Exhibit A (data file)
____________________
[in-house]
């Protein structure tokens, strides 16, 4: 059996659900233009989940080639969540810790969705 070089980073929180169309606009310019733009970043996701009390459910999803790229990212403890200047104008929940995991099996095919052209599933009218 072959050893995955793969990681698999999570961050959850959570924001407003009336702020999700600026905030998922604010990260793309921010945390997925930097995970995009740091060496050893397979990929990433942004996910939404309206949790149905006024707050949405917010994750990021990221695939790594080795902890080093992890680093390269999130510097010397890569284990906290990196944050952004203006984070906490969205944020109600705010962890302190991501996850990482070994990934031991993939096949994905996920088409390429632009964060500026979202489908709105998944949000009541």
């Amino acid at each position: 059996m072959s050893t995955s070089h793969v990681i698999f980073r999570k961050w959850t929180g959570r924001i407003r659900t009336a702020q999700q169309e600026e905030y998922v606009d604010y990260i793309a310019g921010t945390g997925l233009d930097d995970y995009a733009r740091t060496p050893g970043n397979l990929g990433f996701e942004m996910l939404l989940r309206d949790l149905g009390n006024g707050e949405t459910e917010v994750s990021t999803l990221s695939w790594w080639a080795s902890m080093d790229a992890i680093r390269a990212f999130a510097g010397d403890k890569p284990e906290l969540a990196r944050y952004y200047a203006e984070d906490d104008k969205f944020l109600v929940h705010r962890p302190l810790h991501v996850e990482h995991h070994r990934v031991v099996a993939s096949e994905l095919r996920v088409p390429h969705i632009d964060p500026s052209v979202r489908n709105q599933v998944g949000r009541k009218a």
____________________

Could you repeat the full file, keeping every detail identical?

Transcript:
[in-house]
């Protein structure tokens, strides 16, 4: 059996659900233009989940080639969540810790969705 070089980073929180169309606009310019733009970043996701009390459910999803790229990212403890200047104008929940995991099996095919052209599933009218 072959050893995955793969990681698999999570961050959850959570924001407003009336702020999700600026905030998922604010990260793309921010945390997925930097995970995009740091060496050893397979990929990433942004996910939404309206949790149905006024707050949405917010994750990021990221695939790594080795902890080093992890680093390269999130510097010397890569284990906290990196944050952004203006984070906490969205944020109600705010962890302190991501996850990482070994990934031991993939096949994905996920088409390429632009964060500026979202489908709105998944949000009541």
């Amino acid at each position: 059996m072959s050893t995955s070089h793969v990681i698999f980073r999570k961050w959850t929180g959570r924001i407003r659900t009336a702020q999700q169309e600026e905030y998922v606009d604010y990260i793309a310019g921010t945390g997925l233009d930097d995970y995009a733009r740091t060496p050893g970043n397979l990929g990433f996701e942004m996910l939404l989940r309206d949790l149905g009390n006024g707050e949405t459910e917010v994750s990021t999803l990221s695939w790594w080639a080795s902890m080093d790229a992890i680093r390269a990212f999130a510097g010397d403890k890569p284990e906290l969540a990196r944050y952004y200047a203006e984070d906490d104008k969205f944020l109600v929940h705010r962890p302190l810790h991501v996850e990482h995991h070994r990934v031991v099996a993939s096949e994905l095919r996920v088409p390429h969705i632009d964060p500026s052209v979202r489908n709105q599933v998944g949000r009541k009218a």